Latest USB Type-C authentication specification will protect users from faulty cables

The USB Implementers Forum are finally working on a USB Type-C specification that will make Benson Leung's work a thing of the past. Benson Leung is a Google engineer and he's put a considerable amount of time and effort into testing and reviewing the various USB Type-C cables available in the market today. Geeks the world over have taken note of his efforts and thanked him for it.

The updated USB Type-C specifications will incorporate an authentication specification, reports AnandTech. The specification aims to detect faulty and uncertified USB Type-C cables and to block your device from interacting with them (for charging or data transfer). This authentication will occur immediately after a USB Type-C cable is connected, but will require newer, more expensive hardware to fully implement. This will further push up the price of certified USB cables.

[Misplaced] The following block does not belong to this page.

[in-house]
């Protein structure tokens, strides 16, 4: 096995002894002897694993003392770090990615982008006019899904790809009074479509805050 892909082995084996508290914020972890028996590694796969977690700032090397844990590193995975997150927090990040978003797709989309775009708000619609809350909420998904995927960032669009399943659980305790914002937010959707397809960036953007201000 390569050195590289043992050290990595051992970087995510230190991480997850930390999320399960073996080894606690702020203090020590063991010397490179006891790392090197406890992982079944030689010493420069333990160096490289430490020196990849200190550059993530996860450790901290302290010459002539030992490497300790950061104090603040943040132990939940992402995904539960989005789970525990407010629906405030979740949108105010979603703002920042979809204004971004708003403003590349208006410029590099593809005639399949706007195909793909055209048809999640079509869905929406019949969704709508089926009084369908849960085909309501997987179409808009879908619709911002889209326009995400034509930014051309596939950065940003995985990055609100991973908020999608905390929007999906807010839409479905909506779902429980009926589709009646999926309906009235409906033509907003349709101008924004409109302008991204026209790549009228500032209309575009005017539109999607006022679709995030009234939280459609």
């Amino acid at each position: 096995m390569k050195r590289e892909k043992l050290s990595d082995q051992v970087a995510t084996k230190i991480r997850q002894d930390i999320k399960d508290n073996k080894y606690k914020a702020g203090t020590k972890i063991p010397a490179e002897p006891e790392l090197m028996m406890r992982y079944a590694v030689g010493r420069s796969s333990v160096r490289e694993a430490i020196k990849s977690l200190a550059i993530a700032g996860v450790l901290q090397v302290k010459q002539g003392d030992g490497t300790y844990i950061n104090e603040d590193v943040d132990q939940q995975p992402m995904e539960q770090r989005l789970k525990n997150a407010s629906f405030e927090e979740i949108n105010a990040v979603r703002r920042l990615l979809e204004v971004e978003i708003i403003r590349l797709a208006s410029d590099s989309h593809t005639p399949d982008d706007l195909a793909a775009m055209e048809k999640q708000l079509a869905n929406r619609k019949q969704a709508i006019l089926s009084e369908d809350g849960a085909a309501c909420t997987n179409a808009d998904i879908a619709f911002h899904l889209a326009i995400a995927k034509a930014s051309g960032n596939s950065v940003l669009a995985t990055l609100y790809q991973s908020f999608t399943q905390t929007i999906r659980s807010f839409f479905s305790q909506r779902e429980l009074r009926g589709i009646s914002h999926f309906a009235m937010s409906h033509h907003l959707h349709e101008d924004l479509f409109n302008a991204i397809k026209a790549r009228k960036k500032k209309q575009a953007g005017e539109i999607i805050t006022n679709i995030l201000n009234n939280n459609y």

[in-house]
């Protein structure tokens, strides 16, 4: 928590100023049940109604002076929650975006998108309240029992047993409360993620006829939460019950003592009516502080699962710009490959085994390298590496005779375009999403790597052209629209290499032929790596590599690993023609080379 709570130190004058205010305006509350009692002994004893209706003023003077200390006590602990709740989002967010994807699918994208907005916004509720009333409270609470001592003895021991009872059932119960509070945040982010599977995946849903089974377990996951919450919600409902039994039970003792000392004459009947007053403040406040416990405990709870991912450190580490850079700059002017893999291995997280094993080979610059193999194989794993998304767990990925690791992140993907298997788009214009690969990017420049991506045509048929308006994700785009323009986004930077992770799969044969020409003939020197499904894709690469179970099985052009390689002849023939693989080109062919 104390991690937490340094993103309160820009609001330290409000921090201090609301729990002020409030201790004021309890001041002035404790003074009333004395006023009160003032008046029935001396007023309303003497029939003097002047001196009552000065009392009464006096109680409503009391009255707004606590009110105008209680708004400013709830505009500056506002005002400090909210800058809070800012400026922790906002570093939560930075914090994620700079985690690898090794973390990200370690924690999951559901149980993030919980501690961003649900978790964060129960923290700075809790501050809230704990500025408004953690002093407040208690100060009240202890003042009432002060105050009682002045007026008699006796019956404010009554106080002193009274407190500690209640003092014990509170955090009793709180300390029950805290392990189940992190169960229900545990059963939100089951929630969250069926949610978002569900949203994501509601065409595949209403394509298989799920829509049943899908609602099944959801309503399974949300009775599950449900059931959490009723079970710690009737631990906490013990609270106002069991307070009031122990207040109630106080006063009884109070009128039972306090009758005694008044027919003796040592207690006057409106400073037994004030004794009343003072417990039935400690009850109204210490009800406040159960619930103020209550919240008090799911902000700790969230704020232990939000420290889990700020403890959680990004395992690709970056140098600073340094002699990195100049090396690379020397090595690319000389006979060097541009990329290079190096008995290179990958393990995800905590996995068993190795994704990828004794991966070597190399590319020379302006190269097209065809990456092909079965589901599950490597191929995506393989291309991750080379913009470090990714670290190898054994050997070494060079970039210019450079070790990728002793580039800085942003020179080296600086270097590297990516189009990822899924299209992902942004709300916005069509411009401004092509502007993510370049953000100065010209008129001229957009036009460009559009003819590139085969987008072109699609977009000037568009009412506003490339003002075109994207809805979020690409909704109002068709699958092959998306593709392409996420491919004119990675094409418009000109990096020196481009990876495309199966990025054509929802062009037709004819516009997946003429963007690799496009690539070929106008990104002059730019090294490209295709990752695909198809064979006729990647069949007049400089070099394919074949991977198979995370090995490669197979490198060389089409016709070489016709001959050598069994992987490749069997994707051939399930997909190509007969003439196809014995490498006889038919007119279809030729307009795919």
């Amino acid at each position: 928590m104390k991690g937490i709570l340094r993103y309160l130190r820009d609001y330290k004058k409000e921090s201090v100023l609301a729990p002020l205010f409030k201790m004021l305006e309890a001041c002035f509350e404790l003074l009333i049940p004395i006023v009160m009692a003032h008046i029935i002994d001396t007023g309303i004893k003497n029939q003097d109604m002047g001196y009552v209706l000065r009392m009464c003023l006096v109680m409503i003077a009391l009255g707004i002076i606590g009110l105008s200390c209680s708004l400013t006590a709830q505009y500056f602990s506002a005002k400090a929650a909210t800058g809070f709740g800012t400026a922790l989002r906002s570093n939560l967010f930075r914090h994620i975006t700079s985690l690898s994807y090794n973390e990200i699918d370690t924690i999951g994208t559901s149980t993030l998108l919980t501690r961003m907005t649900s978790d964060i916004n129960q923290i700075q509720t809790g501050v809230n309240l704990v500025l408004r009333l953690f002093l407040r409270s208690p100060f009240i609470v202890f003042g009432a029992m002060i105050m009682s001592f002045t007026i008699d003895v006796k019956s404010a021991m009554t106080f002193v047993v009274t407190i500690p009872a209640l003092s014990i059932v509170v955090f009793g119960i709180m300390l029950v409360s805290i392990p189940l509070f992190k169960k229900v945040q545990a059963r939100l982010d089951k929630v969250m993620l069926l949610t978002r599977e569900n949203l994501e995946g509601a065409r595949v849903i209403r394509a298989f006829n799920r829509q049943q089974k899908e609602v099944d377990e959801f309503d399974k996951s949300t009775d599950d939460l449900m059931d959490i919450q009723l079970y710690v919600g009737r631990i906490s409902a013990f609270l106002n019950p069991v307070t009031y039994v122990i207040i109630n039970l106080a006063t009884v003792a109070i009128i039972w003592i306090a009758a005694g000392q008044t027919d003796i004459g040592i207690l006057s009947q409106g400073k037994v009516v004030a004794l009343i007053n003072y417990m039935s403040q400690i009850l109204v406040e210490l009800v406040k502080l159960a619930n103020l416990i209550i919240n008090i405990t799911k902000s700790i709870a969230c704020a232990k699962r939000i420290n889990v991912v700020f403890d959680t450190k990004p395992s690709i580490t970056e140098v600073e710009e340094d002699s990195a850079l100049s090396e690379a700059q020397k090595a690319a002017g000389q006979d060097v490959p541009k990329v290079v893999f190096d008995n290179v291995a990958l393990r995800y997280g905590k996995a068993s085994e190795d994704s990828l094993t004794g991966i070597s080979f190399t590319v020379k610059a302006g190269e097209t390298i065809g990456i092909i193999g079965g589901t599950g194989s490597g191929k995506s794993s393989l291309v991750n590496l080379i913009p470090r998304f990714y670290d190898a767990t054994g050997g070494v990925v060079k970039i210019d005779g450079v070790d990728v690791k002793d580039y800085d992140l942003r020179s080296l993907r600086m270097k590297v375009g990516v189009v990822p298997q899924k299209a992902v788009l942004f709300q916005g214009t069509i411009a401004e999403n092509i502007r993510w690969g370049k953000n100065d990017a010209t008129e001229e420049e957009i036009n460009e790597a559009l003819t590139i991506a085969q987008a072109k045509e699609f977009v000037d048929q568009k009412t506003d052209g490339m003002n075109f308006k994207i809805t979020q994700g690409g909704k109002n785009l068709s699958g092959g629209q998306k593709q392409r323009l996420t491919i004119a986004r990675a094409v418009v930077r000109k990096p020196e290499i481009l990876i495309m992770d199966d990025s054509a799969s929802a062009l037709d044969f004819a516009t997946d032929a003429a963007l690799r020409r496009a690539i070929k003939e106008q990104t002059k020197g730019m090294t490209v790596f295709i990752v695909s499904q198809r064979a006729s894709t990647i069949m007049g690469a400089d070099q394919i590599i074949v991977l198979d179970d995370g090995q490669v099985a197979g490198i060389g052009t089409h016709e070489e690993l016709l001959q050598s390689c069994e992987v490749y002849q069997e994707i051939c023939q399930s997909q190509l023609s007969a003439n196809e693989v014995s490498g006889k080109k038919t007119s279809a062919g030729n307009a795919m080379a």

One might wonder why everyone is making such a big fuss about USB Type-C cables. They are, after all, USB cables. While USB Type-C does support faster speeds than any USB standard before it, the cable also delivers much higher power than any USB cable before it. USB Type-C's capability of transmitting 100W of power is what endears it so much to Apple's MacBook and a handful of other devices. As Uncle Ben always said, with great power comes great responsibility and that much power, if fed via a faulty USB Type-C cable, can fry your expensive hardware.

All supported cables and devices adhering to the new specification will be able to identify the capabilities of the cable and connected device.

Published Date: Apr 14, 2016 05:08 pm | Updated Date: Apr 14, 2016 05:08 pm